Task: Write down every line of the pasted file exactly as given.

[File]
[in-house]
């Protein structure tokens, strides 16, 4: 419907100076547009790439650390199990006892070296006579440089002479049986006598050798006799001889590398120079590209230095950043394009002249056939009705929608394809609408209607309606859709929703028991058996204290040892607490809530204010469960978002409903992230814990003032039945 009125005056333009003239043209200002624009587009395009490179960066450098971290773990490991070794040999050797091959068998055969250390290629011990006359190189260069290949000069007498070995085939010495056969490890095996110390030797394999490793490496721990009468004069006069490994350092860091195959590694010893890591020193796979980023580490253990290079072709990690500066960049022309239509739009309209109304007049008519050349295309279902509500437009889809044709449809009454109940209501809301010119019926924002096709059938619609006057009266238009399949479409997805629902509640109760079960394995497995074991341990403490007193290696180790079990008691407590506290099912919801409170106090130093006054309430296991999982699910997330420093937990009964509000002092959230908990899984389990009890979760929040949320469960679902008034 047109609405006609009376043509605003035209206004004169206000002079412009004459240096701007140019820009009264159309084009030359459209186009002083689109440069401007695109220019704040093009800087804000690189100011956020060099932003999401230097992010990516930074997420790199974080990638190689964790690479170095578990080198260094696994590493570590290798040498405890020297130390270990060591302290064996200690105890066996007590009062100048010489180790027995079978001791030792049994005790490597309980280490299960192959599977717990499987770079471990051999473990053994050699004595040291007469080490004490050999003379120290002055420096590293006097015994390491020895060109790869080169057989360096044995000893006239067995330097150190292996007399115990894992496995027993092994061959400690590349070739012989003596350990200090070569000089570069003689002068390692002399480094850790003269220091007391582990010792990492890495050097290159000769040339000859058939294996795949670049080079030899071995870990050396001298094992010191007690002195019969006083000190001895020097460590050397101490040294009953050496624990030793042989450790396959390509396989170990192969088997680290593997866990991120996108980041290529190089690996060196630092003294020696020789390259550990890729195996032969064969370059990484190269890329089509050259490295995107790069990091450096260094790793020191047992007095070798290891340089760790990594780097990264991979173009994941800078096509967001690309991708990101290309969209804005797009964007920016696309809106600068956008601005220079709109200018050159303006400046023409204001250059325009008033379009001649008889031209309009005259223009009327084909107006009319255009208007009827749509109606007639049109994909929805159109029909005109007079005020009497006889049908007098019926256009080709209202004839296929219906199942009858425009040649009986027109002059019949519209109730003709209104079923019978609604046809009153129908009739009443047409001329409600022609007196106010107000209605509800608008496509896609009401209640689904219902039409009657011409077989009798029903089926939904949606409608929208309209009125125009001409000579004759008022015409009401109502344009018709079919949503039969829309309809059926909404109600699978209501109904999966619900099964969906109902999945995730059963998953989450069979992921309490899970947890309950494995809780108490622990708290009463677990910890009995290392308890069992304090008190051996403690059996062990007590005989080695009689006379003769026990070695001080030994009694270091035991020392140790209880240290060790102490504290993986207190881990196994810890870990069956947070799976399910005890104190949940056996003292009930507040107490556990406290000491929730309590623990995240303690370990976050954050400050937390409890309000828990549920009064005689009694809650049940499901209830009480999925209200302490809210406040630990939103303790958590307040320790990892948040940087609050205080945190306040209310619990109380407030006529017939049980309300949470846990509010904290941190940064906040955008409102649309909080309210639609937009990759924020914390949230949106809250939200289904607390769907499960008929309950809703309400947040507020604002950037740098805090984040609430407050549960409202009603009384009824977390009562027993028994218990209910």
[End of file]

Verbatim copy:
[in-house]
């Protein structure tokens, strides 16, 4: 419907100076547009790439650390199990006892070296006579440089002479049986006598050798006799001889590398120079590209230095950043394009002249056939009705929608394809609408209607309606859709929703028991058996204290040892607490809530204010469960978002409903992230814990003032039945 009125005056333009003239043209200002624009587009395009490179960066450098971290773990490991070794040999050797091959068998055969250390290629011990006359190189260069290949000069007498070995085939010495056969490890095996110390030797394999490793490496721990009468004069006069490994350092860091195959590694010893890591020193796979980023580490253990290079072709990690500066960049022309239509739009309209109304007049008519050349295309279902509500437009889809044709449809009454109940209501809301010119019926924002096709059938619609006057009266238009399949479409997805629902509640109760079960394995497995074991341990403490007193290696180790079990008691407590506290099912919801409170106090130093006054309430296991999982699910997330420093937990009964509000002092959230908990899984389990009890979760929040949320469960679902008034 047109609405006609009376043509605003035209206004004169206000002079412009004459240096701007140019820009009264159309084009030359459209186009002083689109440069401007695109220019704040093009800087804000690189100011956020060099932003999401230097992010990516930074997420790199974080990638190689964790690479170095578990080198260094696994590493570590290798040498405890020297130390270990060591302290064996200690105890066996007590009062100048010489180790027995079978001791030792049994005790490597309980280490299960192959599977717990499987770079471990051999473990053994050699004595040291007469080490004490050999003379120290002055420096590293006097015994390491020895060109790869080169057989360096044995000893006239067995330097150190292996007399115990894992496995027993092994061959400690590349070739012989003596350990200090070569000089570069003689002068390692002399480094850790003269220091007391582990010792990492890495050097290159000769040339000859058939294996795949670049080079030899071995870990050396001298094992010191007690002195019969006083000190001895020097460590050397101490040294009953050496624990030793042989450790396959390509396989170990192969088997680290593997866990991120996108980041290529190089690996060196630092003294020696020789390259550990890729195996032969064969370059990484190269890329089509050259490295995107790069990091450096260094790793020191047992007095070798290891340089760790990594780097990264991979173009994941800078096509967001690309991708990101290309969209804005797009964007920016696309809106600068956008601005220079709109200018050159303006400046023409204001250059325009008033379009001649008889031209309009005259223009009327084909107006009319255009208007009827749509109606007639049109994909929805159109029909005109007079005020009497006889049908007098019926256009080709209202004839296929219906199942009858425009040649009986027109002059019949519209109730003709209104079923019978609604046809009153129908009739009443047409001329409600022609007196106010107000209605509800608008496509896609009401209640689904219902039409009657011409077989009798029903089926939904949606409608929208309209009125125009001409000579004759008022015409009401109502344009018709079919949503039969829309309809059926909404109600699978209501109904999966619900099964969906109902999945995730059963998953989450069979992921309490899970947890309950494995809780108490622990708290009463677990910890009995290392308890069992304090008190051996403690059996062990007590005989080695009689006379003769026990070695001080030994009694270091035991020392140790209880240290060790102490504290993986207190881990196994810890870990069956947070799976399910005890104190949940056996003292009930507040107490556990406290000491929730309590623990995240303690370990976050954050400050937390409890309000828990549920009064005689009694809650049940499901209830009480999925209200302490809210406040630990939103303790958590307040320790990892948040940087609050205080945190306040209310619990109380407030006529017939049980309300949470846990509010904290941190940064906040955008409102649309909080309210639609937009990759924020914390949230949106809250939200289904607390769907499960008929309950809703309400947040507020604002950037740098805090984040609430407050549960409202009603009384009824977390009562027993028994218990209910």